Chris Beighton looks at the impact of online learning.
In a recent paper in the journal Technology, Mind and Behavior Stanford University communications professor Jeremy Bailenson discusses the psychological impact of online communication platforms. Essentially, he argues, these platforms put us under “nonverbal overload” by showering us with nonverbal communication, notably images of faces. We are constantly under scrutiny, either looked at by others or looking at ourselves. This encourages a sort of hyper-vigilance and “zoom fatigue”, he says.
Bailenson, who avoids criticising the companies themselves, admits that we can simply change the settings to avoid it. But there are other implications beyond the need for users to simply get to know the tools better.
The first of these is that some guidance about working in such conditions may be misleading. From an education perspective, for example, teachers are told by Ofsted to reject the “myth” that remote education is fundamentally different to other forms of teaching and learning. Likewise, Government advice also downplays the educational importance of the medium, stating that the same features determine the effectiveness of both online and “live” teaching. But if, as Bailenson says, online teaching is like walking around with a mirror constantly held up to our faces, this similarity is far from obvious.
The second implication is that, although these platforms are said to save time and energy, this remains moot: as the transformation of homes into technologically enhanced workspaces during lockdown has amply shown, the fact that we can work in spaces previously dedicated to non-work does not imply that we should. Zoom working is often not smart working.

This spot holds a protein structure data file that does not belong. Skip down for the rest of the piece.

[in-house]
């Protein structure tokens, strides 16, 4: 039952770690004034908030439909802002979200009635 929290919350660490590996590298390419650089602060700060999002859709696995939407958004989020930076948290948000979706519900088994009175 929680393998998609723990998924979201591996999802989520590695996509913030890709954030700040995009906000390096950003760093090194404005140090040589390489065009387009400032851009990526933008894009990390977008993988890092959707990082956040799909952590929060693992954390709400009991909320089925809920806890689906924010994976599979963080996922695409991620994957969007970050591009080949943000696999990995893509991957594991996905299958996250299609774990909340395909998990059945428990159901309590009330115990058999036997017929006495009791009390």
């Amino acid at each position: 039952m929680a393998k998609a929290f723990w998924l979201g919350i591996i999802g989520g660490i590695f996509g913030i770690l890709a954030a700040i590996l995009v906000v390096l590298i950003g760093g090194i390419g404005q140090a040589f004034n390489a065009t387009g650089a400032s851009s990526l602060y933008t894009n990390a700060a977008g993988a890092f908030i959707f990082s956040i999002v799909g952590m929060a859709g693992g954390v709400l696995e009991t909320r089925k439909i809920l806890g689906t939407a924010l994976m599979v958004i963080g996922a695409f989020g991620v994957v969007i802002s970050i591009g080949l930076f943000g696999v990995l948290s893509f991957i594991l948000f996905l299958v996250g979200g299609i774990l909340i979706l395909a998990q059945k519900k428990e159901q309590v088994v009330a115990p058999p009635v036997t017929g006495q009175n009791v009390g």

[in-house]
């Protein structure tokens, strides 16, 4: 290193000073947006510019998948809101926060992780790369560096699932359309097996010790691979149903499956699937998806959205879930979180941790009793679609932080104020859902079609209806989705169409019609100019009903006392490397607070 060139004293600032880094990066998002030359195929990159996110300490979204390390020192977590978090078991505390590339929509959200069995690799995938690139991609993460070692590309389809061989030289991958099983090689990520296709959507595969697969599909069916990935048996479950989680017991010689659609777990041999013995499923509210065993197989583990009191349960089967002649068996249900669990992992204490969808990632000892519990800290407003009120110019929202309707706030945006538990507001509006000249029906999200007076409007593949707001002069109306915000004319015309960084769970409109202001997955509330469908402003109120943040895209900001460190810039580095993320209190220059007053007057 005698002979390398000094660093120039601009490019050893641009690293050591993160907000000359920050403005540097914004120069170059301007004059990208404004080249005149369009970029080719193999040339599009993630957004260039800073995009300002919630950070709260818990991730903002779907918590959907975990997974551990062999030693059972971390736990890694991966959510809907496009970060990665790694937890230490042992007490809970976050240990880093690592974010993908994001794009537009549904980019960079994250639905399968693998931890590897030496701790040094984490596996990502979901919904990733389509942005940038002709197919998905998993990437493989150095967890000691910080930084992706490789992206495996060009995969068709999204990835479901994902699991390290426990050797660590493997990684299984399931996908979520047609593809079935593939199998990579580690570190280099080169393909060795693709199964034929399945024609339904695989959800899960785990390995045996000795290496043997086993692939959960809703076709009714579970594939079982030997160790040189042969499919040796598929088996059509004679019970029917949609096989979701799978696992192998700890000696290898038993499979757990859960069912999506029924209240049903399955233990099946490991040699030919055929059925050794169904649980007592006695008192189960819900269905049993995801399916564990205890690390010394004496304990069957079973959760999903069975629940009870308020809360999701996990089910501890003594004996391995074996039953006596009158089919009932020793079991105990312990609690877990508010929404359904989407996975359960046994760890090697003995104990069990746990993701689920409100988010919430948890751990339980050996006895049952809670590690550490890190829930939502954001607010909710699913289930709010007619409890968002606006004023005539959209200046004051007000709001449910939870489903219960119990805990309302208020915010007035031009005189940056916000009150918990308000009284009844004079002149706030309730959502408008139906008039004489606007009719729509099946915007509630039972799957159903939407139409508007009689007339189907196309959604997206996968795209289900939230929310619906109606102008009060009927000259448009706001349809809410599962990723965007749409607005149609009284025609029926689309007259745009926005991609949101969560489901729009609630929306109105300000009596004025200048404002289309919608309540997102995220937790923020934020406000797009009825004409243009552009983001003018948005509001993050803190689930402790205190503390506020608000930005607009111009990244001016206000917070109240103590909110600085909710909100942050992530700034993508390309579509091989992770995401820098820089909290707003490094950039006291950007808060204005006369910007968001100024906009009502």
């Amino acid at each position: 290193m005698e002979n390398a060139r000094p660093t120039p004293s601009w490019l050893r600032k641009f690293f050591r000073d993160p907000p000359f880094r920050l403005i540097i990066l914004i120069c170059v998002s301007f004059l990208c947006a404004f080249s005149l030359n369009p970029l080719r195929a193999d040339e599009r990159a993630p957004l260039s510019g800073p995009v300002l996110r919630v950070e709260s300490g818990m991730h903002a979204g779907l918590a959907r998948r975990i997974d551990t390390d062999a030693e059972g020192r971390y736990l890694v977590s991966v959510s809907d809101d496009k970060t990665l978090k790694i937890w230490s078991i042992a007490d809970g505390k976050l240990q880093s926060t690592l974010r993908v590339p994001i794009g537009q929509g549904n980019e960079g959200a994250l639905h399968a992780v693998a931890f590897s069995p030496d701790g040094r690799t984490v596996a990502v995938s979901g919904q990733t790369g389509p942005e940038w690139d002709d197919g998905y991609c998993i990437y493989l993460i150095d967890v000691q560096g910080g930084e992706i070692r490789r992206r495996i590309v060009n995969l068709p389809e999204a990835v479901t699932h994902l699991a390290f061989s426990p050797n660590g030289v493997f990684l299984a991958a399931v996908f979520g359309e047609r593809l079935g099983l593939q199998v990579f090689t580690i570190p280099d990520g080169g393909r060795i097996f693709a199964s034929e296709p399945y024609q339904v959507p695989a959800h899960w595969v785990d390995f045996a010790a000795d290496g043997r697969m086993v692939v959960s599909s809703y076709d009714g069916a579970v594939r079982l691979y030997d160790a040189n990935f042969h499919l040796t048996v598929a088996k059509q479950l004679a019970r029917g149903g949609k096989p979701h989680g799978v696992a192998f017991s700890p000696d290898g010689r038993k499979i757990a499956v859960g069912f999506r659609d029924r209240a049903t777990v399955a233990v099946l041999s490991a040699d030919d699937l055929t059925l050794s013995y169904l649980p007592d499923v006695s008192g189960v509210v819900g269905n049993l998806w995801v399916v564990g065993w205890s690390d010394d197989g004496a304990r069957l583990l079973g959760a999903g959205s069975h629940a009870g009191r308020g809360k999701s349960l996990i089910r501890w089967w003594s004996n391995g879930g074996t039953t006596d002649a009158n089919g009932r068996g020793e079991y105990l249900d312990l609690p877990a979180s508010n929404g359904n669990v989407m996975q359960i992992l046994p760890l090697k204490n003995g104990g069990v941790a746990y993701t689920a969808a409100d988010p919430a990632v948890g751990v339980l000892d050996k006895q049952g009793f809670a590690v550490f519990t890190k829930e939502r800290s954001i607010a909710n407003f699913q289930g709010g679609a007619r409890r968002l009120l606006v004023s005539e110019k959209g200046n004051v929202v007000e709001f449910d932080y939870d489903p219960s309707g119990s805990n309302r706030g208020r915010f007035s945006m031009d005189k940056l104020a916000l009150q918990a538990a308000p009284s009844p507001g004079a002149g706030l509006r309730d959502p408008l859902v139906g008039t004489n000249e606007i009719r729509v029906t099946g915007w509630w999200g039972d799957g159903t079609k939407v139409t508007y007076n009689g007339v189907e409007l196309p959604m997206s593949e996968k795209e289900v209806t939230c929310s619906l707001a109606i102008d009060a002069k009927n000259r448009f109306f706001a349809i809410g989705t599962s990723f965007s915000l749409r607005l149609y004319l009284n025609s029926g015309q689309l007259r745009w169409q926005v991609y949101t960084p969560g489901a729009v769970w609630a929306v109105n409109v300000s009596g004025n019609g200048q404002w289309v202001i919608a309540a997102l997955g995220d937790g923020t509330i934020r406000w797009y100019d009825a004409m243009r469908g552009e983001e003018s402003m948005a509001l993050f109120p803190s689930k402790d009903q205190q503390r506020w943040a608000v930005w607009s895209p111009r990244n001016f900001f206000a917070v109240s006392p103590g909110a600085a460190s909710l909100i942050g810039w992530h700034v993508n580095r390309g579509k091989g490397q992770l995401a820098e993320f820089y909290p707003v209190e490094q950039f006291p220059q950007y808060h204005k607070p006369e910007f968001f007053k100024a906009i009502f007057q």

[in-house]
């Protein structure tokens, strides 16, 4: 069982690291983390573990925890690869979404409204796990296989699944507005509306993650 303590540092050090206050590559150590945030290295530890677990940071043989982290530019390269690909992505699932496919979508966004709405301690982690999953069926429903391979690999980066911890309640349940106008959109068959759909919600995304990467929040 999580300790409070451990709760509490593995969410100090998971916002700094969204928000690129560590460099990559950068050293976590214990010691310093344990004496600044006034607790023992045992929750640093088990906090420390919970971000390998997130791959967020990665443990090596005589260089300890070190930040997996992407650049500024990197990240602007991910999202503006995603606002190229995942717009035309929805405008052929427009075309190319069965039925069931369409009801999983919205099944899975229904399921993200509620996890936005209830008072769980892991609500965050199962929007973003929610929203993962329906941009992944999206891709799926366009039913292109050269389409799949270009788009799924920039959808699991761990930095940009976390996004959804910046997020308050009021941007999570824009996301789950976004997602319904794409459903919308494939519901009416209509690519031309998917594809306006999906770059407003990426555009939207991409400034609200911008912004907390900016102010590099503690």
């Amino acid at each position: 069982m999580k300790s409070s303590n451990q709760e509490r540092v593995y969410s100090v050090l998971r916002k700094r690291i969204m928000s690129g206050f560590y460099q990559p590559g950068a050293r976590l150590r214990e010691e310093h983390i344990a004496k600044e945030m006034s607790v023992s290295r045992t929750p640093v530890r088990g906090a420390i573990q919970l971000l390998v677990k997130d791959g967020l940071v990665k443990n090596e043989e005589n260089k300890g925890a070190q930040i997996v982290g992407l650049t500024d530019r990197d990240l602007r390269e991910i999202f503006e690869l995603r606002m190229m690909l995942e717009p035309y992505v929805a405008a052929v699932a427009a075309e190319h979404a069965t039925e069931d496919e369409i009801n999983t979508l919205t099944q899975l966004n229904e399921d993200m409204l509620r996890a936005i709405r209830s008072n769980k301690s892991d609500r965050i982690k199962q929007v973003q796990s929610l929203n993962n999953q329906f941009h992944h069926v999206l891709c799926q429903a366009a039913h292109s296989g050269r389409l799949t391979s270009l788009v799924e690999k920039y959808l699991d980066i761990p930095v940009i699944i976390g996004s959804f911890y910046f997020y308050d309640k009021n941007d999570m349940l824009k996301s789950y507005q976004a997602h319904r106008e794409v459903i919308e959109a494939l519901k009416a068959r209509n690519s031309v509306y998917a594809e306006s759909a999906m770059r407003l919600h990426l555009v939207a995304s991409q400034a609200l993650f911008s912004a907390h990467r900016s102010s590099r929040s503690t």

Finally, all of this masks the limitations of the medium itself: the physical limitation which locks us to our desks; the perceptual limitation which locks us to the 2-dimensional screen; and especially the sensory deprived, affective limitation which locks us into fatigue-inducing online spaces. I have discussed this elsewhere as a form of self-imposed claustrotopia.
Bersenson’s views thus echo what philosopher Michel Foucault (1932-1984) famously called a “technology of the self”: behaviours, attitudes and equipment whose purpose is to regulate ourselves in line with a governing set of values. In the case of online learning platforms, these are the values of the mirror image: we get zoom fatigue because, we are at the same time watcher and watched, police and policed, judge and judged.
So from an educational point to view, it’s not just that official guidance downplays the fundamentally limiting features of online teaching and learning. Rather, this guidance itself mirrors a transformation in what teaching and learning are said to be about. Talk of “learning”, “achievement” or “reaching potential” in this context have little to do with the acquisition of knowledge, understanding or personal development. Instead, they reflect a mirror image, displaying little more than self-scrutinising images and the technologically-enhanced spectacle of our own compliance.
Chris Beighton is a Senior Lecturer in Post Compulsory Education in the Faculty of Arts, Humanities and Education.